Outputs: The outputs include pickup and delivery times, location while en route, and package recipient. The outputs also include various reports, such as all packages for a specific account or a specific driver or route, as well as summary reports for management. 2. What technologies are used by UPS? How are these technologies related to UPS’s business strategy? Technologies include handheld computers (DIADs), barcode scanning systems, wired and wireless communications networks, desktop computers, UPS’s central computer (large mainframe computers), and storage technology for the package delivery data.
UPS also uses telecommunication technologies for transmitting data through pagers and cellular phone networks. The company uses in-house software for tracking packages, calculating fees, maintaining customer accounts and managing logistics, as well as software to access the World Wide Web. UPS has used the same strategy for over 90 years. Its strategy is to provide the “best service and lowest rates. ” One of the most visible aspects of technology is the customer’s ability to track his/her package via the UPS Web site.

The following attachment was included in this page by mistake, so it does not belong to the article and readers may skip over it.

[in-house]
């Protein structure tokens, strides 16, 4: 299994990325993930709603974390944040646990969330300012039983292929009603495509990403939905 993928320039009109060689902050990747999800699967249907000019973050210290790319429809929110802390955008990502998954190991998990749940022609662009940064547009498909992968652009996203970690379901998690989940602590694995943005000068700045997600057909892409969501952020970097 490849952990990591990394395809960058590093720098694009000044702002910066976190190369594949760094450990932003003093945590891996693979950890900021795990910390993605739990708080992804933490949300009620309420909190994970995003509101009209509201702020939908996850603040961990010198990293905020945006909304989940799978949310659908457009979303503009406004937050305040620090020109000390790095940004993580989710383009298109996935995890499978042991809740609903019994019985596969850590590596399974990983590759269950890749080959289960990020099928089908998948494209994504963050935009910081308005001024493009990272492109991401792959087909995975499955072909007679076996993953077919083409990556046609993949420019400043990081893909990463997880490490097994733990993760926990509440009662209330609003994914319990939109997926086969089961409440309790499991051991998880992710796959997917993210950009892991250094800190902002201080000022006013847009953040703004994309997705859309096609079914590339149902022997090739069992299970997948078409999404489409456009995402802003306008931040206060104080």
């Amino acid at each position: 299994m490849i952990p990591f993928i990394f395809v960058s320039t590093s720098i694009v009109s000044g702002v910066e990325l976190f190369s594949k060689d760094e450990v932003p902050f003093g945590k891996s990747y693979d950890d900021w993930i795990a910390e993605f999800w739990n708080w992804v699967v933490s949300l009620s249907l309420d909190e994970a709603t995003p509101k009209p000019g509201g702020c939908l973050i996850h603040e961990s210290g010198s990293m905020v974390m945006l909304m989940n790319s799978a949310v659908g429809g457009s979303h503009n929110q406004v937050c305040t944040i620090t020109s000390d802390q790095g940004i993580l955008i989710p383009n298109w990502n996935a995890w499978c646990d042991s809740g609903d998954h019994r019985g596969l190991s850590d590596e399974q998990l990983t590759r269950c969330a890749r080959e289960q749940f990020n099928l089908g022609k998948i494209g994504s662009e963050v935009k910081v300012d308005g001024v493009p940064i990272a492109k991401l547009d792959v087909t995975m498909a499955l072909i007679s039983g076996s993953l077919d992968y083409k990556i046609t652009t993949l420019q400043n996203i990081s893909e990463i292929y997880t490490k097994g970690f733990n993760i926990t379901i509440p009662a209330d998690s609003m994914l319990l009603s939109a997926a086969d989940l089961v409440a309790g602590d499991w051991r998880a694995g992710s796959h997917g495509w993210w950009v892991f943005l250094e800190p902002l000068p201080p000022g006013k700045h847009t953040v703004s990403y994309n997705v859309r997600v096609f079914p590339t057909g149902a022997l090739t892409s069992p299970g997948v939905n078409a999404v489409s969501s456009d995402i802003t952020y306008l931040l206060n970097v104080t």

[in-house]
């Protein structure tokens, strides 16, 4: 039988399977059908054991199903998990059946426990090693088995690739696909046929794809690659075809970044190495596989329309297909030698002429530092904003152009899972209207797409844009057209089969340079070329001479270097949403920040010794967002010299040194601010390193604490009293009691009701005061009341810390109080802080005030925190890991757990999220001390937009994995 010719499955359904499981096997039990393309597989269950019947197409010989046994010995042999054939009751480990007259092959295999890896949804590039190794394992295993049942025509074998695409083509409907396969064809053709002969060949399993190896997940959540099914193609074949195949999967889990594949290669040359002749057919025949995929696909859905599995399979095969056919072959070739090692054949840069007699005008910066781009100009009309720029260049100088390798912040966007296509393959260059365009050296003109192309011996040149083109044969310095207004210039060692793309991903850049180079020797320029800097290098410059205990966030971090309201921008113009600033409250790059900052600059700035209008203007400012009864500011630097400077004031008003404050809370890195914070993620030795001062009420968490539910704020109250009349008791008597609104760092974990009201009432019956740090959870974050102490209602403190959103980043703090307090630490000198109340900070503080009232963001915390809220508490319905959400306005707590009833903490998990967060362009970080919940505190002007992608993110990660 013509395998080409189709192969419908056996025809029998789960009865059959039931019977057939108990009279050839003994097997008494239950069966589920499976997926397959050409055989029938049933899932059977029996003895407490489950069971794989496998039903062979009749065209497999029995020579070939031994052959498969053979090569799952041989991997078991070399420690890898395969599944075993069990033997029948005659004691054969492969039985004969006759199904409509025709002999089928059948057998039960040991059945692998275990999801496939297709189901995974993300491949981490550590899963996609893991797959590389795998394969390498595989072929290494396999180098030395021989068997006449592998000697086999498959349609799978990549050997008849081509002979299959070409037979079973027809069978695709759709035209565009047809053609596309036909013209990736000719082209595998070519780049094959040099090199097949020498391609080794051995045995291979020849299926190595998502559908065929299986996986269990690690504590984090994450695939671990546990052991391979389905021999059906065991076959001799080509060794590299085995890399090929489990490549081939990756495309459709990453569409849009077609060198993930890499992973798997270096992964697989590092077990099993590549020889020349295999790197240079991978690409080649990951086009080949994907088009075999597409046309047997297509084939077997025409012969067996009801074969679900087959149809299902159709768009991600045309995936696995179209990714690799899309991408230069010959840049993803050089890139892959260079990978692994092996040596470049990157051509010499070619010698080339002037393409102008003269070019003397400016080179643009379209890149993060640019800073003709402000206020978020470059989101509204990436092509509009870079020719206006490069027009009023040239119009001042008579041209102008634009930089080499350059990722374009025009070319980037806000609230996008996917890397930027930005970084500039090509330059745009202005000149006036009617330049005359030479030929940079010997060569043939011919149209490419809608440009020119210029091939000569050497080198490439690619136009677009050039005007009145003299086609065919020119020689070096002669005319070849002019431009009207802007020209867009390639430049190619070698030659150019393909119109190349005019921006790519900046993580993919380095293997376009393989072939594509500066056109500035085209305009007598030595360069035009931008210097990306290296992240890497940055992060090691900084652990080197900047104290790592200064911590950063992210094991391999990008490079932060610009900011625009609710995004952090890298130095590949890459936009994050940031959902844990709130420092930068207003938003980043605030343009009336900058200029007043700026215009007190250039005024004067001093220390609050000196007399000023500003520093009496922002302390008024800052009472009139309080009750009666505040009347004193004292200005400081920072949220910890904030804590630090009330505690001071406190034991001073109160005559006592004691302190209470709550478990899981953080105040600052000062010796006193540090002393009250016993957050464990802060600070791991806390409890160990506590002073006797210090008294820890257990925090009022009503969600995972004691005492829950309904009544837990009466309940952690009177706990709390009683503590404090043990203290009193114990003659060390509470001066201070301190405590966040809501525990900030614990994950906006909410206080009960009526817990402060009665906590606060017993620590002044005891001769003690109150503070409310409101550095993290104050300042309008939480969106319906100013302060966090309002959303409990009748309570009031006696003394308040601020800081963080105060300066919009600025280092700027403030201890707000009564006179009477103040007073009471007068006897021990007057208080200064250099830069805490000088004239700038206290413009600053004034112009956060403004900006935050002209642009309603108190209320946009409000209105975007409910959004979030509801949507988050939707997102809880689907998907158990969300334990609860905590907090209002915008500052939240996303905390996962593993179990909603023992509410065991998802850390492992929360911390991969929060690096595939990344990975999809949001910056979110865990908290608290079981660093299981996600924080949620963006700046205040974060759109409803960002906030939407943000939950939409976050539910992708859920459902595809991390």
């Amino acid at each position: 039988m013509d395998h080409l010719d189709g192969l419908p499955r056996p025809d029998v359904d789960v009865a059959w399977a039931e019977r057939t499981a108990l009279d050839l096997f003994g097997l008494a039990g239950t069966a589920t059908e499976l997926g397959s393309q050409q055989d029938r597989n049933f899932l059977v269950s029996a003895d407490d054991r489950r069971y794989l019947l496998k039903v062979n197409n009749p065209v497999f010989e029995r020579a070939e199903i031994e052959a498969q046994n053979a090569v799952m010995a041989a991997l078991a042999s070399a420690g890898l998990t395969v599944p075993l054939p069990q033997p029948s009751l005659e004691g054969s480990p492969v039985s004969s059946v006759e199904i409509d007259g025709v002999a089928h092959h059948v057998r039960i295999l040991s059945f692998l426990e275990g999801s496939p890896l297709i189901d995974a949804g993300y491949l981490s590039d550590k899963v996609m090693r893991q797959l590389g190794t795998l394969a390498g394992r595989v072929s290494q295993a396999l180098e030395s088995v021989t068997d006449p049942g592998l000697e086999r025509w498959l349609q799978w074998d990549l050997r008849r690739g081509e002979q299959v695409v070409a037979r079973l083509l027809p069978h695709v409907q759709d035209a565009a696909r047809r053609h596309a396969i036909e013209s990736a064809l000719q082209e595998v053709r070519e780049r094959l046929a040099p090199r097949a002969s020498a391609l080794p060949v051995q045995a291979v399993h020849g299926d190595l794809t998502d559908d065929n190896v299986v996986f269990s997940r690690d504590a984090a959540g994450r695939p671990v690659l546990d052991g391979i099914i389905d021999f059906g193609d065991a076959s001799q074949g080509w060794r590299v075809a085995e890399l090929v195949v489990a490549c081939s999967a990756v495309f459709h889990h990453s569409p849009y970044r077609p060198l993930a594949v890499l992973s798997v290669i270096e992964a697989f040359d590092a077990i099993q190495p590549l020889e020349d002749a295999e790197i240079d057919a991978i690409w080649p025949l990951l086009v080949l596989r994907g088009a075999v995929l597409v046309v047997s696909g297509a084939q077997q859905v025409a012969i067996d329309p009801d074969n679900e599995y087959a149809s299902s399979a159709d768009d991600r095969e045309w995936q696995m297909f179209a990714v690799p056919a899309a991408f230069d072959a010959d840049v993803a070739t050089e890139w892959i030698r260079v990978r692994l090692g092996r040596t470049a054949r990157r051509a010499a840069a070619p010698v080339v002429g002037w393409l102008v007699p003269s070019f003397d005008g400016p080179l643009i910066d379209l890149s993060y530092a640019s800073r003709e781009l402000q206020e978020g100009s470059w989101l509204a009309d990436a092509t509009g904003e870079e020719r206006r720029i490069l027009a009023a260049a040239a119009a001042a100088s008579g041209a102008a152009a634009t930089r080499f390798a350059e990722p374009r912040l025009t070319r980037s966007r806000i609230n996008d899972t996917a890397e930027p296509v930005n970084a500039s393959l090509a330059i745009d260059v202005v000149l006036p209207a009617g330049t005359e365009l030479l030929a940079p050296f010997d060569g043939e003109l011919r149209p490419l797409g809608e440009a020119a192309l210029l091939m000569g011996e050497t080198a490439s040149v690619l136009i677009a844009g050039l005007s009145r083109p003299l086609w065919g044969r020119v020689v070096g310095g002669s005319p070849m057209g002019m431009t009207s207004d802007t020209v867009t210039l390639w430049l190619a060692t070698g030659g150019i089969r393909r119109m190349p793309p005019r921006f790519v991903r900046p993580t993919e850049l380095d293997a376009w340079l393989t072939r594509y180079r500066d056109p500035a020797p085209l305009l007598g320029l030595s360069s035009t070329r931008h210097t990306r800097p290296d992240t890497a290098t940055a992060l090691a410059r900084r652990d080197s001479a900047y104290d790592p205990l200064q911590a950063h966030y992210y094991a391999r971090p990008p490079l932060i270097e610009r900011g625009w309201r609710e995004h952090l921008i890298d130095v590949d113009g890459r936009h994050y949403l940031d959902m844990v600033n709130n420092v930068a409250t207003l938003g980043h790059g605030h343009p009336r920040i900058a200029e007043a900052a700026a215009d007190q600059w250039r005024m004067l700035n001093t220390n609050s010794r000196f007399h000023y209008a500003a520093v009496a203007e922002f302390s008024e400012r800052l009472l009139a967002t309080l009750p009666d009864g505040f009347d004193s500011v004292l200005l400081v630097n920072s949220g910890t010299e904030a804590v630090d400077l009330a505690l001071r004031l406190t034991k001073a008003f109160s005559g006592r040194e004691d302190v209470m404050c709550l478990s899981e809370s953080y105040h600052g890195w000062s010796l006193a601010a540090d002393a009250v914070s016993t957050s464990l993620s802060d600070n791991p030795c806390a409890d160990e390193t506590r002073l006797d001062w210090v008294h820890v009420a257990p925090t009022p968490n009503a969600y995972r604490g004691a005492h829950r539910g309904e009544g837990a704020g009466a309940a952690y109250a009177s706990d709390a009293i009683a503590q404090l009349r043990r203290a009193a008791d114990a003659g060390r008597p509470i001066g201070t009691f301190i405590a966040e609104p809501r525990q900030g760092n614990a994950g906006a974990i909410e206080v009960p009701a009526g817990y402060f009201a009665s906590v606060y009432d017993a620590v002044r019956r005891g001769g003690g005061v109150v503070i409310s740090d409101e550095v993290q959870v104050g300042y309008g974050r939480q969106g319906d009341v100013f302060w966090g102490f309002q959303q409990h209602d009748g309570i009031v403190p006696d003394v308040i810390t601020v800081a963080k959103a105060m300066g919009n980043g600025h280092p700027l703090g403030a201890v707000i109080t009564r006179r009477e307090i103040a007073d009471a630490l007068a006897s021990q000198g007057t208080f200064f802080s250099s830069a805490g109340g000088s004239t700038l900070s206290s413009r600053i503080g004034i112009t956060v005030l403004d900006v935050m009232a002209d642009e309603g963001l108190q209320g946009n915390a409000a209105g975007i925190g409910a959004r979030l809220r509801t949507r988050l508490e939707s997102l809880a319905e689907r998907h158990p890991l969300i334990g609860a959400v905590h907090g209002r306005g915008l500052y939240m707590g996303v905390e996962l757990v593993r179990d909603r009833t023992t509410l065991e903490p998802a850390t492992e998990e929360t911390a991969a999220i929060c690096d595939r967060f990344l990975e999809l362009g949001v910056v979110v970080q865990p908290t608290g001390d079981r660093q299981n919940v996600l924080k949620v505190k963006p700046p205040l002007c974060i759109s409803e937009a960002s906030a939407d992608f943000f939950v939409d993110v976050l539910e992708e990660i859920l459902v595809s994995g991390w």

However, technology also enables data to seamlessly flow throughout UPS and helps streamline the workflow at UPS. Thus, the technology described in the scenario enables UPS to be more competitive, efficient, and profitable. The result is an information system solution to the business challenge of providing a high level of service with low prices in the face of mounting competition. 3. What strategic business objectives do UPS’s information systems address? • Operational excellence: UPS has maintained leadership in small-package delivery services despite stiff competition from FedEx and the U. S.